Rebecca Reynolds, Executive Director
Little Dixie Community Action Agency, Inc.
: The local public park in Hugo, Oklahoma, had deteriorated over the years and "family outings" to the site were a thing of the past; its purpose now being a "hangout" for alcohol or drug use and other behaviors that repelled social activities. Most residents simply avoided the area.
In 2012, Little Dixie Community Action Agency was awarded a grant from the Substance and Mental Health Services Administration to implement a Drug-Free Communities (DFC) program in Choctaw County. Our service area ranked among the highest in the state for drug and alcohol abuse by young people (grades 6 through 12). The primary goal of the DFC program is to raise awareness about the prevalence and dangers of alcohol and drug abuse and to implement strategies to fight it.
Our DFC program director, Michele Frazier, engages area youth in activities that educate them, their peers, parents, teachers and the community as a whole in a fun, interesting and engaging way. She works to "redirect" youth to more productive activities, which in a very rural area such as Hugo is a challenge. Other than school sports and summer leagues, there is little in terms of recreation for area youth—no skating rinks, movie theaters or rec centers.
Many of the participants also are members of one or more local youth groups. Michele spearheaded an effort to bring them together into a coalition, recognizing they could be more effective if they worked together. Thus, YouCo!—the first youth-led coalition in Choctaw County—was founded. The participants visited city council meetings, civic luncheons and community-based organizations to learn how a community operates and identify the various "players." They discovered they loved the discipline of "community engagement" and realized the community they lived in was theirs as well.
To introduce their newly formed coalition to other residents, the members decided to take on a project that was sure to get noticed and positively impact the overall community. That project was named "Take Back Ansley Park." It is the only park available, situated just at the edge of town and featured tennis courts, playground equipment (although old) and a skateboard area. In its heyday, Ansley Park offered recreation and enjoyment for residents and visitors and was frequently used for community-wide events. On any given weekend, one would find families enjoying a picnic or birthday party, and children playing on the merry-go-round or climbing the bigger-than-life, spider-shaped monkey bars. Unfortunately, over time, a slow but steady transformation occurred and the park became more associated with anti-social activity. Other than being mowed by city officials, it was not maintained. A visit to the park would most likely reveal a tableau of empty alcohol containers, crack cocaine vials, needles, cigarette butts. Broken glass and trash.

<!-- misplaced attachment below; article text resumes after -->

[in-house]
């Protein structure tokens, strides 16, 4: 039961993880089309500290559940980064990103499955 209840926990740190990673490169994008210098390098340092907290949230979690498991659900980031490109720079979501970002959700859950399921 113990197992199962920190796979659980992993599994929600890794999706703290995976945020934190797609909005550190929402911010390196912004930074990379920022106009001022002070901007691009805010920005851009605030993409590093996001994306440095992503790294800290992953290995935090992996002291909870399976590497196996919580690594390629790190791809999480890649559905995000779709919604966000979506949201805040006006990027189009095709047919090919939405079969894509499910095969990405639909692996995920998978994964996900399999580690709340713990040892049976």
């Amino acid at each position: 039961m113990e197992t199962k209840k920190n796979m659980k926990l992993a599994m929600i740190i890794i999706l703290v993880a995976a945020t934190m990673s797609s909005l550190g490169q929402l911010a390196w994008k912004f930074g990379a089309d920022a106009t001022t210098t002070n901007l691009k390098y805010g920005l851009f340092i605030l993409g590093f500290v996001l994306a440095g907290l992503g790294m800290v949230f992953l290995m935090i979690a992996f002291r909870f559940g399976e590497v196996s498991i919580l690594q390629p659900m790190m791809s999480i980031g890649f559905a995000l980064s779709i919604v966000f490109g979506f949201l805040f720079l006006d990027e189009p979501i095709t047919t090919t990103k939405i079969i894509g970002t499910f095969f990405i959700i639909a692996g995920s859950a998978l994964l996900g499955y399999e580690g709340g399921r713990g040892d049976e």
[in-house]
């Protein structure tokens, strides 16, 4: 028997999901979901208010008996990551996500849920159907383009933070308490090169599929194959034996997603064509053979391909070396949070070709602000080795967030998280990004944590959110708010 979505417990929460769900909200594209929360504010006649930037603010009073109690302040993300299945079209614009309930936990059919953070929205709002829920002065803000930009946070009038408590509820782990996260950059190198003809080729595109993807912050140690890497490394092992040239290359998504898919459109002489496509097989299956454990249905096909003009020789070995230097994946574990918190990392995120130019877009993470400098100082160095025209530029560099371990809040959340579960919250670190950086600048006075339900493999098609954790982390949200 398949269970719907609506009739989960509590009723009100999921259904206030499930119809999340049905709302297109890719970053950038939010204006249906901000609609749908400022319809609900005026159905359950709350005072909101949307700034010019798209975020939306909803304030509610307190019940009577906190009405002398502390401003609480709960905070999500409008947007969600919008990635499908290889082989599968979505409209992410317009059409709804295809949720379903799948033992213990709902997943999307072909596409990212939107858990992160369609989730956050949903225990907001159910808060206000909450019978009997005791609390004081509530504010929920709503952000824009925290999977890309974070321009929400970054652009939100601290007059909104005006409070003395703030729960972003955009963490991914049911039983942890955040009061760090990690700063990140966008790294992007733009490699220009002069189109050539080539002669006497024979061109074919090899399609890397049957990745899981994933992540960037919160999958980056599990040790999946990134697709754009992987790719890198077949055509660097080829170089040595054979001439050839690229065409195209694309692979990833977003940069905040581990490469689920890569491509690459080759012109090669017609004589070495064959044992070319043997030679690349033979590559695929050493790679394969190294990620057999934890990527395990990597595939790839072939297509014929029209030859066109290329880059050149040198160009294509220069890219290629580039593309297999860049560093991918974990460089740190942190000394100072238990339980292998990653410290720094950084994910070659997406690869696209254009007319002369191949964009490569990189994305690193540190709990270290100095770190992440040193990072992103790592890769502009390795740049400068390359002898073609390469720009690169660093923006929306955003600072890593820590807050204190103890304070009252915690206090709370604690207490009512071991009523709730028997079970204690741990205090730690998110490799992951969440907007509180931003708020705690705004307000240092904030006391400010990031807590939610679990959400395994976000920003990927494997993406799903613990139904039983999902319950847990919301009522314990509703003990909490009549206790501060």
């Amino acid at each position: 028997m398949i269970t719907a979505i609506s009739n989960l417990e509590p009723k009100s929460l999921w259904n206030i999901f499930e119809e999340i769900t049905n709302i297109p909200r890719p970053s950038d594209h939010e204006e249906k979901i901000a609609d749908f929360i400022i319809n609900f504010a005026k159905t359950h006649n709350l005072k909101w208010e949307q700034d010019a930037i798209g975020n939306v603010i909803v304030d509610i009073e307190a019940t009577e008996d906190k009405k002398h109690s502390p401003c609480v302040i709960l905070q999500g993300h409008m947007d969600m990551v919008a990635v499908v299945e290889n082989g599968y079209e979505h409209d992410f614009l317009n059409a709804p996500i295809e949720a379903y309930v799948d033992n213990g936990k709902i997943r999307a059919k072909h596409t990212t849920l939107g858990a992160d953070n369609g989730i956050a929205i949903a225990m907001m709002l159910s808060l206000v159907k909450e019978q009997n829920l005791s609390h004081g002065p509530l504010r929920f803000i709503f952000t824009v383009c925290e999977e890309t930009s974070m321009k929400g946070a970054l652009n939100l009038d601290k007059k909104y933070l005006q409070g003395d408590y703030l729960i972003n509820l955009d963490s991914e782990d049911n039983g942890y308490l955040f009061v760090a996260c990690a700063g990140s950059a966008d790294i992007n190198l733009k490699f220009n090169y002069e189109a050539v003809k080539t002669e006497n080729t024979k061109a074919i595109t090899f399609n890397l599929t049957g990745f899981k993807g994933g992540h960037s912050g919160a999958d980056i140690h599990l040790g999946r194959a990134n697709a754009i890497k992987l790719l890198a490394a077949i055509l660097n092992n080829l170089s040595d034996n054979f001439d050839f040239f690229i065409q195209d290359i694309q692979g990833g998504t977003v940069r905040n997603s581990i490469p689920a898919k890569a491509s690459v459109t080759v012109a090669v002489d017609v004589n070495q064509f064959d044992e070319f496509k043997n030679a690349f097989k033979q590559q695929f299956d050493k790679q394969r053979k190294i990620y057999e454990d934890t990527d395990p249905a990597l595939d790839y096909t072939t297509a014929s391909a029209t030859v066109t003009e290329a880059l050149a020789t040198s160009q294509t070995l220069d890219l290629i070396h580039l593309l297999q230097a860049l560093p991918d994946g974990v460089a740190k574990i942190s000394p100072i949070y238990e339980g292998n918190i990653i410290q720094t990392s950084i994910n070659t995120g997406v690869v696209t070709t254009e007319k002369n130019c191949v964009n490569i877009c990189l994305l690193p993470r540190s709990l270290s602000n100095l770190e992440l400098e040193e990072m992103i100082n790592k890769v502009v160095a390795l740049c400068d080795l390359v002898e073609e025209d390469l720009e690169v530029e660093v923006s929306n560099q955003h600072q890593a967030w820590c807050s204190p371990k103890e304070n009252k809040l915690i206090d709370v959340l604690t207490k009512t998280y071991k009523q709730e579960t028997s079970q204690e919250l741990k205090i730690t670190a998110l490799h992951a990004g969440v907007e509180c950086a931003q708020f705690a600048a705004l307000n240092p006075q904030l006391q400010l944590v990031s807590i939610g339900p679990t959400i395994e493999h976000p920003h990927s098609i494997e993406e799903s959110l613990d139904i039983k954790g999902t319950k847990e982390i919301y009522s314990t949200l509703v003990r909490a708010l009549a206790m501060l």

Members of YouCo put together a detailed "plan of action," which they presented to the city council. Their presentation was quite elaborate and included visual aids, such as a collage of photos of the park showing beer cans strewn about, graffiti on the benches and picnic shelters, broken playground equipment and even used syringes on the grounds. They informed the council of their plans to repair, renovate and "reclaim" the park and requested its approval to move forward. The proposal was approved unanimously.
The 25-member youth coalition then launched a marketing campaign to secure resources to carry out its plans. A $15,000 community building and engagement grant from NeighborWorks America was a significant help. Seventy-five volunteers—including youth, Little Dixie employees, city and county officials, state representatives and business leaders—came together and completed the project during the June 2015 NeighborWorks Week.
Over the course of just three days, they transformed the park back into a community amenity. On July 4, we celebrated the refurbishment of Ansley Park, including the dedication of the future site of the Choctaw County Veterans Monument. Since the project’s completion, there have been no reported crimes in the area, the park remains clean, and children and families use it daily.
One lesson learned: People often become jaded and opt to not respond or react to challenges; therefore, change cannot occur. There is much to be offered and learned from the younger generation.